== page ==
Via Twitter, I clicked on a link to an article about polyamory at The Atlantic by Olga Khazan, and was struck by just how un-rebellious it seemed. Actually, it seemed pretty damned polygamous, as in Fundamentalist LDS-style polygamous, with a much older man sharing two much younger women. Here’s the lede:
When I met Jonica Hunter, Sarah Taub, and Michael Rios on a typical weekday afternoon in their tidy duplex in Northern Virginia, a very small part of me worried they might try to convert me.
All three live there together, but they aren’t roommates—they’re lovers.
Or rather, Jonica and Michael are. And Sarah and Michael are. And so are Sarah and whomever she happens to bring home some weekends. And Michael and whomever he might be courting. They’re polyamorous.
Michael is 65, and he has a chinstrap beard that makes him look like he just walked off an Amish homestead. Jonica is 27, with close-cropped hair, a pointed chin, and a quiet air. Sarah is 46 and has an Earth Motherly demeanor that put me at relative ease.
My first thought? Eeeew, not because of the polyamory, but because of the serious age differences between gramps and his girlfriends. My second thought: it’s not like FLDS communities in that the women are permitted to date other men and bring them home even. But why is there still some old silverback in charge of the pack?
This question is never asked in the article. It takes for granted that polyamory usually grows out of a heterosexual couple’s search for another woman, and mentions a couple dating men only once: “Many couples who become interested in polyamory start by looking for a single, bisexual woman to add to the relationship. In fact, this quest has become so common (and its object has remained so elusive) that it’s known as ‘hunting the unicorn.'” Where are the poly families featuring women in their sixties, and younger men in their twenties, thirties, and forties? Why isn’t this just as common an arrangement? Why doesn’t Olga Khazan bother asking this question?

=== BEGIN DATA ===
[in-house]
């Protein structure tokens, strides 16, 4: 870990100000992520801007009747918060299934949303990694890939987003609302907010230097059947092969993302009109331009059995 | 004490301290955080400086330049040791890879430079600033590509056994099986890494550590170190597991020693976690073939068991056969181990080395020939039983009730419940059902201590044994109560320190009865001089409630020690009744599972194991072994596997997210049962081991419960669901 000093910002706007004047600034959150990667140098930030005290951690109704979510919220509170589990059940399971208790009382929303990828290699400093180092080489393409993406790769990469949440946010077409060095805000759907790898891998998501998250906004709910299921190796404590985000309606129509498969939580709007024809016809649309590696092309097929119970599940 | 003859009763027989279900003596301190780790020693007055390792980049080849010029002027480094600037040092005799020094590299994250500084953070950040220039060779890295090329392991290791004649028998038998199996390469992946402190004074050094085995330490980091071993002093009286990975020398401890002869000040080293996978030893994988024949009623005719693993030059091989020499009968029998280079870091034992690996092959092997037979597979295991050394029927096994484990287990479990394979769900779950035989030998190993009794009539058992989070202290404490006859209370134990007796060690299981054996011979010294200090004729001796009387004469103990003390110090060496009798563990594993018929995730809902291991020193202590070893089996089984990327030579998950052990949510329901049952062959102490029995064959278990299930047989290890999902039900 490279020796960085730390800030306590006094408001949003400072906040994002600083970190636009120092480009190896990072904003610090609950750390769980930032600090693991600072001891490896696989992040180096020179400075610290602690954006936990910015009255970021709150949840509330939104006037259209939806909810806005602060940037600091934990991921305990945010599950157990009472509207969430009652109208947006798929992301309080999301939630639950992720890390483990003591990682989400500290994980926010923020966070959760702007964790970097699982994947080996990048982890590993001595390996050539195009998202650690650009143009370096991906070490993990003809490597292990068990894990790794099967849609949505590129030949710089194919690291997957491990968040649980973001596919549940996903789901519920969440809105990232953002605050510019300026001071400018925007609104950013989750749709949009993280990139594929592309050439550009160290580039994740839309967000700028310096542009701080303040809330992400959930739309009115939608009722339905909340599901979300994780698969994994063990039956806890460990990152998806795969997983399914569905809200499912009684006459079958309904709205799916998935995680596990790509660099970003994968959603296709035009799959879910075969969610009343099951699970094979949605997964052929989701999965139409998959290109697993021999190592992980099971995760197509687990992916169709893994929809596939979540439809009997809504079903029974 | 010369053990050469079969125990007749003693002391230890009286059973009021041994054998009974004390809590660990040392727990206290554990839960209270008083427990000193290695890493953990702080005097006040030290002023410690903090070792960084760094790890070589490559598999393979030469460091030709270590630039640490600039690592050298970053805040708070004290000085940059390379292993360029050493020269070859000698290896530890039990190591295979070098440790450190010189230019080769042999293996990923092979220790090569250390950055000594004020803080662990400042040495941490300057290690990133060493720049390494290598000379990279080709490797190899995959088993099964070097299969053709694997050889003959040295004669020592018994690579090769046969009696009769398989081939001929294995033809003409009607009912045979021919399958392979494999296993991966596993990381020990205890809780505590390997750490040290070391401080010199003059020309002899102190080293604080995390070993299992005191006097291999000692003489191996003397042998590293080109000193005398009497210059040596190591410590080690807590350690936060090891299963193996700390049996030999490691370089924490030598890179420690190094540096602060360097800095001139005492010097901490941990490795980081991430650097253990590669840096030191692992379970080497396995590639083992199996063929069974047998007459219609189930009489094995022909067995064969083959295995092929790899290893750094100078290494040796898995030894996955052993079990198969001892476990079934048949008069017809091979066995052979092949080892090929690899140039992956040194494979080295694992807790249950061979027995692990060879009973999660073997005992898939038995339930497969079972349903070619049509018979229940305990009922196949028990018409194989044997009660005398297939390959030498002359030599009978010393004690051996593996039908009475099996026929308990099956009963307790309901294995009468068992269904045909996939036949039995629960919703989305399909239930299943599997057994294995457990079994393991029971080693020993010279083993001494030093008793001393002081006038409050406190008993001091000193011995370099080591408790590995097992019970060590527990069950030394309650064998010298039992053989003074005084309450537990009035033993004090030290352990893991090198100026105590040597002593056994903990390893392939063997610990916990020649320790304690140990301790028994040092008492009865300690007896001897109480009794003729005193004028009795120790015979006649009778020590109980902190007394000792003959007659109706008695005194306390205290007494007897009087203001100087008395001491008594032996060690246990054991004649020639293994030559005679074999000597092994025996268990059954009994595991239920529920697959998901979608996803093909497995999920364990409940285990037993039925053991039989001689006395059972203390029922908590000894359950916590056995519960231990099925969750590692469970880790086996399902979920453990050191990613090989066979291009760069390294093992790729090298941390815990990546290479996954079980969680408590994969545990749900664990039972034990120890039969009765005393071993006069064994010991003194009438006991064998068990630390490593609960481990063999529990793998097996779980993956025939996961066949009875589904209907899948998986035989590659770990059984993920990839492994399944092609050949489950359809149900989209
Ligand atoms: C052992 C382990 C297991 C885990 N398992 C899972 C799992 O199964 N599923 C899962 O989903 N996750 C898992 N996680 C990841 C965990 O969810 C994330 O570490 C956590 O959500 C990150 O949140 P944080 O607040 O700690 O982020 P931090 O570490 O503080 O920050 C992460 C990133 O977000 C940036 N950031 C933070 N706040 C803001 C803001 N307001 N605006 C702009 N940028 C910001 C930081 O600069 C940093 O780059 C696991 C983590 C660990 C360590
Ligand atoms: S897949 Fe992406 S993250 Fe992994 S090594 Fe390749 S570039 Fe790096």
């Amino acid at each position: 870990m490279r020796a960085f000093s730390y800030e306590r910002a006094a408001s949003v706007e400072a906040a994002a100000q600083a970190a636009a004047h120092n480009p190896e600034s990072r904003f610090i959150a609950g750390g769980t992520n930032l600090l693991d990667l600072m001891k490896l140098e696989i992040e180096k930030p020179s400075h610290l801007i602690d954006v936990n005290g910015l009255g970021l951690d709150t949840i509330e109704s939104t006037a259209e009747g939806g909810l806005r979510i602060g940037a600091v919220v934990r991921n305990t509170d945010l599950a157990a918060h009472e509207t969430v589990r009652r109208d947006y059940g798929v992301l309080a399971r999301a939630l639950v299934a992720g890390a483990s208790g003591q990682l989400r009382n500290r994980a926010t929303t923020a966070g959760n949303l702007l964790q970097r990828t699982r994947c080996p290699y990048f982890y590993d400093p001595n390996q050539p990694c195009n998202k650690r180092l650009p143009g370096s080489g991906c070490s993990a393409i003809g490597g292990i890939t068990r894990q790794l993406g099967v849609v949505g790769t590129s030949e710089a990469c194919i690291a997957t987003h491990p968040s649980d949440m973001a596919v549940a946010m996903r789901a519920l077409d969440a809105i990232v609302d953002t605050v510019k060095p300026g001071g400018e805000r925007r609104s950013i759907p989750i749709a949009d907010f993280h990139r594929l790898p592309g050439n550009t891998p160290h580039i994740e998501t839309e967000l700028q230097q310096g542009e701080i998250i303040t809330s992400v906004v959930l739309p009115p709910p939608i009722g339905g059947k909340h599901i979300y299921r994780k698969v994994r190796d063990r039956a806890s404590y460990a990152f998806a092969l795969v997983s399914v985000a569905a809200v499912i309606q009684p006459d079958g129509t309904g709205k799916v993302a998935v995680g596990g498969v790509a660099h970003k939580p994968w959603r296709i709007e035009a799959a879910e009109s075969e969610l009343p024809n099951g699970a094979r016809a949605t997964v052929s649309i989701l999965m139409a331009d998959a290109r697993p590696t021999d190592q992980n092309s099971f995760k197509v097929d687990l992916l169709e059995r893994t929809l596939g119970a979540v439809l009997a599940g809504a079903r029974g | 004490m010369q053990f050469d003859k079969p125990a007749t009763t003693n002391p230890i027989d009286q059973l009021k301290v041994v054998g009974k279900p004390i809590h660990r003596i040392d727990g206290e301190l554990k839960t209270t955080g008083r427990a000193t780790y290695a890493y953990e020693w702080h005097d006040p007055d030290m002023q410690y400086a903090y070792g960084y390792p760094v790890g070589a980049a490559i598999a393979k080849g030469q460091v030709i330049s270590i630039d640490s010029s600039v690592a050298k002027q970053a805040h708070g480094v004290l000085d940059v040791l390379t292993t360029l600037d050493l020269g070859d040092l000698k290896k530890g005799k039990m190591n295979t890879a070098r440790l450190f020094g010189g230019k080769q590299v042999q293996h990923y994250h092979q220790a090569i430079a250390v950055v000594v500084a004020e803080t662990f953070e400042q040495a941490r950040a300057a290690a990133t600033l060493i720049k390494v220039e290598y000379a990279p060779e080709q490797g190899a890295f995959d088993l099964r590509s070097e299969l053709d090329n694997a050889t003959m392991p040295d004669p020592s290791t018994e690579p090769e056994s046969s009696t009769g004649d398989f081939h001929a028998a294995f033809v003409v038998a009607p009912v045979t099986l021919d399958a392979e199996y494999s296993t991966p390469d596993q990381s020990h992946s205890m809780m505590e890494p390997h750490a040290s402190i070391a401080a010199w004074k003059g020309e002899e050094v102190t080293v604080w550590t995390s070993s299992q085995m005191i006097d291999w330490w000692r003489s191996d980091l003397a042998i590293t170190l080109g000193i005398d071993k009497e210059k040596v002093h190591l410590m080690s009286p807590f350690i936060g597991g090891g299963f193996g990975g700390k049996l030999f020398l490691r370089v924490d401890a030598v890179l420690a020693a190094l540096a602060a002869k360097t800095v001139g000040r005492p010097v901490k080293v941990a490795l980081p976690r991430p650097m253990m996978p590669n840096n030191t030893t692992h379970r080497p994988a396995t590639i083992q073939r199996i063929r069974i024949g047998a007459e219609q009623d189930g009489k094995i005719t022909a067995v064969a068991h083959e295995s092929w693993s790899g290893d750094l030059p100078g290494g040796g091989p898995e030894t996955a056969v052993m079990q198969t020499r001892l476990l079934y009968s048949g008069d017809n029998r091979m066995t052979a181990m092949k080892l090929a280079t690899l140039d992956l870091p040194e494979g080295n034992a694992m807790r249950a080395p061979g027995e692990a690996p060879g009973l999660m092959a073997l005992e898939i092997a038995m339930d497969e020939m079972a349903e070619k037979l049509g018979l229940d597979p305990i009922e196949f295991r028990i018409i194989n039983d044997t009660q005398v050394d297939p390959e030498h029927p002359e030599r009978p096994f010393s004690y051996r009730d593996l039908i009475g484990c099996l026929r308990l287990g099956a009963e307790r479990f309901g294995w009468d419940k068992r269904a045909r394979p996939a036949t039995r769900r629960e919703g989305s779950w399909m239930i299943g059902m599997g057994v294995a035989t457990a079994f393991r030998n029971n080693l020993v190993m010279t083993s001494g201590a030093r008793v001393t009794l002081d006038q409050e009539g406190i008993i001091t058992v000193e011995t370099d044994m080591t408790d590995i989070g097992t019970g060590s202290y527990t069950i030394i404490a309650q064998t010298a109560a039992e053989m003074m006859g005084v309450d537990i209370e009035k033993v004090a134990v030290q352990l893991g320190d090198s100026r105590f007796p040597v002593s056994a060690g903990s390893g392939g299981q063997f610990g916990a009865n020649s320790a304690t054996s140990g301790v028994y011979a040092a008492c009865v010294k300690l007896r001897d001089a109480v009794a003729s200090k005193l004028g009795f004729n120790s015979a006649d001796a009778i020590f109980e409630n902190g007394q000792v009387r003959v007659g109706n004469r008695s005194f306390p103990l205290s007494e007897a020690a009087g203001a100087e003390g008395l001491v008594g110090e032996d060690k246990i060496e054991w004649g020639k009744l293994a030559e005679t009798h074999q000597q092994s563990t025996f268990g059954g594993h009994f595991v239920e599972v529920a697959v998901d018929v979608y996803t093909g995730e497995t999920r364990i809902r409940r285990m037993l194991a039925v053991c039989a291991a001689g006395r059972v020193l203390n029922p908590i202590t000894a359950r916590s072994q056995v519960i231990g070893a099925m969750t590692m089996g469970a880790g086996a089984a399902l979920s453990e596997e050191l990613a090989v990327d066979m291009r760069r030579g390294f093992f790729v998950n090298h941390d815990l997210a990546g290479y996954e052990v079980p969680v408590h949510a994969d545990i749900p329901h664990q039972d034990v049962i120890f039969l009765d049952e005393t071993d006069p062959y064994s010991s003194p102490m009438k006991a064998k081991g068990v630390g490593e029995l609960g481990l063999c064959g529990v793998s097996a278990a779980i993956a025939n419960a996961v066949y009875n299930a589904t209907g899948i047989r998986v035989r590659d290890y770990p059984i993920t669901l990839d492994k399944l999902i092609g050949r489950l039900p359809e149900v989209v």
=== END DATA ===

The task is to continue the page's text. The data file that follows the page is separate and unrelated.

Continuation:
The way that these hetero/married couples are described on their “hunting” expeditions, it’s like they’re looking to adopt a pet, and frankly it sounded creepy, even predatory. There’s no analysis of the dynamic here, which I’m guessing usually involves an older couple “hunting” for a younger woman. (We can use the gerund “shopping,” if you prefer, for more of a late-capitalist vibe than the caveman vibe implicit in “hunting”):
One of the Baltimore couples, Josh and Cassie, represents a typical approach to polyamory: They met a decade ago through a mutual friend, and they dated monogamously for several years before Cassie, who is bisexual, raised the idea of adding another woman to the relationship. They’ve since had several committed triad relationships lasting from a few months to several years. The “other woman” becomes a full partner in the relationship, and ideally, she complements them both in some way. Cassie always hopes that it’ll be a fellow horror-movie lover, while Josh keeps his fingers crossed for an anime fanatic.
There is one poly group that consists of a hetero couple who dates/partners with men described in this article (“Bill and Erin”), but it appears that two women and one man is the typical arrangement. The article also offers an interesting (and mostly accurate) rundown of other sexual experiments outside monogamous heterosexuality, like the Oneida community, which also featured “elderly true believers” who “regularly initiated. . . less-experienced teenagers into sex,” but again, the author offers no analysis of the power dynamics related to age in modern polyamorous practices or the Oneida experiment. The article concludes:
Overall, Josh says sharing a life between three adults, rather than two, is not as kinky and complicated as some monogamous people might think. “The stuff in poly that’s difficult is not the sex,” he said. “It’s where the goddamn spoons get put away.”
In that sense, at least, poly and mono relationships are more alike than they are different.
Actually, it seems like they’re more alike than different in pretty much every way that really matters.